In an age when academics are increasingly pushed to specialize in ever-more-arcane subtopics, Tyler Cowen's output is delightfully eclectic. In his books, his New York Times columns, and especially on Marginal Revolution, the blog he co-authors with colleague Alex Tabarrok, Cowen riffs as comfortably on Cantonese cuisine and classical music as on monetary policy and interest rates. Most importantly, the blog has become a kind of central gateway to the growing world of blogging economists. When a reader suggested that Cowen's uncanny information recall might be a sign of mild autism, rather than take offense, he wrote an entire book exploring the topic.
This year, Cowen released a widely discussed 15,000-word ebook, The Great Stagnation, in which he argued that the current economic slump is structural, rather than the result of specific policies, and that there's little hope of recovery anytime soon. Cowen thinks the United States has already picked the "low-hanging fruit" of growth -- cheap, available land, new information technology, the entrance of women and minorities into the workforce -- and future innovations are unlikely to have the same economic impact. And if that's too much of a downer for you, he also has a forthcoming monograph on how to use economics to order more effectively in restaurants. Hint: Go for the ribs.
Muse Foreign Policy?
Stimulus or austerity? A false dichotomy. Monetary accommodation, but a credible plan for long-term fiscal balance.
America or China? America.
Arab Spring or Arab Winter? It's still February.
Reading list Endgame: Bobby Fischer's Remarkable Rise and Fall, by Frank Brady; 1493: Uncovering the New World Columbus Created, by Charles C. Mann; The Return, by Daniel Treisman.
Best idea The driverless car is a splendid idea. It already works; it just has to become cheaper and protected from the excesses of liability law.
Worst idea That the further government spending of trillions of dollars will restore prosperity.
From "Twitter revolutions" to WikiLeaks, 2011 was a year of profound transformation in how people both consume and produce news. So it is perhaps only fitting that the Massachusetts Institute of Technology's pioneering media studies program hired two of the thinkers best poised to navigate the new media landscape -- because they helped create it.
In 2005, when Ethan Zuckerman co-founded Global Voices, a website to monitor and collect news from the international blogosphere, gleaning useful information from thousands of blog posts around the world seemed daunting. But this year's social media–driven revolutions affirmed Zuckerman's vision, with Global Voices at the center of the upheaval as a major news aggregator and amplifier. Zuckerman is no techno-utopian: In his new capacity at MIT's Center for Civic Media, he will be developing a system for monitoring the bias and reliability of news sources to allow consumers to make informed choices -- a kind of nutritional information for the news. Zuckerman will be working with Joi Ito, a Japanese-born venture capitalist appointed this year to head the university's famous Media Lab, despite never having earned a college diploma. Ito's eclectic career includes everything from a stint on the board of ICANN, the Internet's main governance body, to serving as a "guild master" in World of Warcraft. As both a programmer and investor, he was crucial in the early development of technologies including Flickr, Twitter, and Firefox.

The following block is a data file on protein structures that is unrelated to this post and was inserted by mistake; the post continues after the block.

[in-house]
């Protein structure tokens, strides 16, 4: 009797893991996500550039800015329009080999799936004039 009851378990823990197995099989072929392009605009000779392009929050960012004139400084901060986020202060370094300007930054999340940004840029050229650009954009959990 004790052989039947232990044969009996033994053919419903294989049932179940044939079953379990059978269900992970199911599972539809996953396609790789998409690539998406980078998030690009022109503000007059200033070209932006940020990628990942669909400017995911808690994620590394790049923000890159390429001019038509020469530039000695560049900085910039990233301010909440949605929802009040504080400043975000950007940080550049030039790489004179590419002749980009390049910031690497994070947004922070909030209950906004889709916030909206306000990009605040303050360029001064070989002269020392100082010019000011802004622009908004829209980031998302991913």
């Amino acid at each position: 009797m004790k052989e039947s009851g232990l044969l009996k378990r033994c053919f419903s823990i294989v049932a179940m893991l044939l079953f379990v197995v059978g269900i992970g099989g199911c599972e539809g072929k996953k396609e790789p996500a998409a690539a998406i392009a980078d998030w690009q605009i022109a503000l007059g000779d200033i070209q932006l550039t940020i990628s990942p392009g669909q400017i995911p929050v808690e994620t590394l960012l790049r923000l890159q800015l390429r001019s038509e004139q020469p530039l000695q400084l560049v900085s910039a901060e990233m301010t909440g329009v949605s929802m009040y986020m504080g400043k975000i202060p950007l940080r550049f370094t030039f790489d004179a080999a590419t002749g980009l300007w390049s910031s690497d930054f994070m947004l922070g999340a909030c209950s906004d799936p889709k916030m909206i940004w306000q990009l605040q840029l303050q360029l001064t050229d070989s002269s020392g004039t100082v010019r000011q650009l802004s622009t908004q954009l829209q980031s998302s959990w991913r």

Interested in where electronic media are heading next? Class is in session.
Muse Mother Nature.
Stimulus or austerity? Stimulus.
America or China? Both.
Arab Spring or Arab Winter? Spring.
Reading list Republic, Lost, by Lawrence Lessig; Consent of the Networked, by Rebecca MacKinnon; Too Big to Know, by David Weinberger.
Best idea Users controlling their own data.
Worst idea Assuming the Japanese government could deal with the nuclear meltdown at Fukushima.
Muse Vaclav Havel.
Stimulus or austerity? Stimulus. And much more than we've seen thus far.
America or China? Two great powers in a multipolar world, but not the only two.
Arab Spring or Arab Winter? Spring, but not all the seeds planted will bloom.
Reading list World 3.0, by Pankaj Ghemawat; The Unlikely Disciple, by Kevin Roose; It's Our Turn to Eat, by Michela Wrong.
Best idea The world isn't flat and globalization is only beginning, which means we have time to change what we're doing and get it right.
Worst idea That the way to react to fundamental political change is to retreat more deeply into a bunker mentality. I'm looking at you, Israel.
Rory Stewart rocketed to fame with his 2004 book, The Places in Between, which chronicled a 32-day solo walk that he took across Afghanistan. As a member of the British diplomatic service and later the Coalition Provisional Authority in Iraq, he has spent most of his career working on military interventions, from East Timor to Iraq to Libya. So when he says that the Afghanistan war is on the path to dismal failure, it's time for foreign leaders to listen. Stewart, a skeptic of the counterinsurgency doctrine -- known as COIN -- that has dominated U.S. military thinking in recent years, argues that the Obama administration's much-touted "surge" strategy played into the Taliban's hands -- the massive influx of funds placed power with foreigners rather than with the Afghan government, while the increase in boots on the ground antagonized the Afghan people. "As far as I'm concerned, the troop deployment caused their return," Stewart said of the Taliban.
Elected as a Conservative member of Parliament in 2010, Stewart is now calling for a drastic drawdown in Afghanistan -- and a dash of humility about the ability of foreign powers to transform war-torn societies. Only then, he says, will we learn, "If we can often do much less than we pretend, we can do much more than we fear."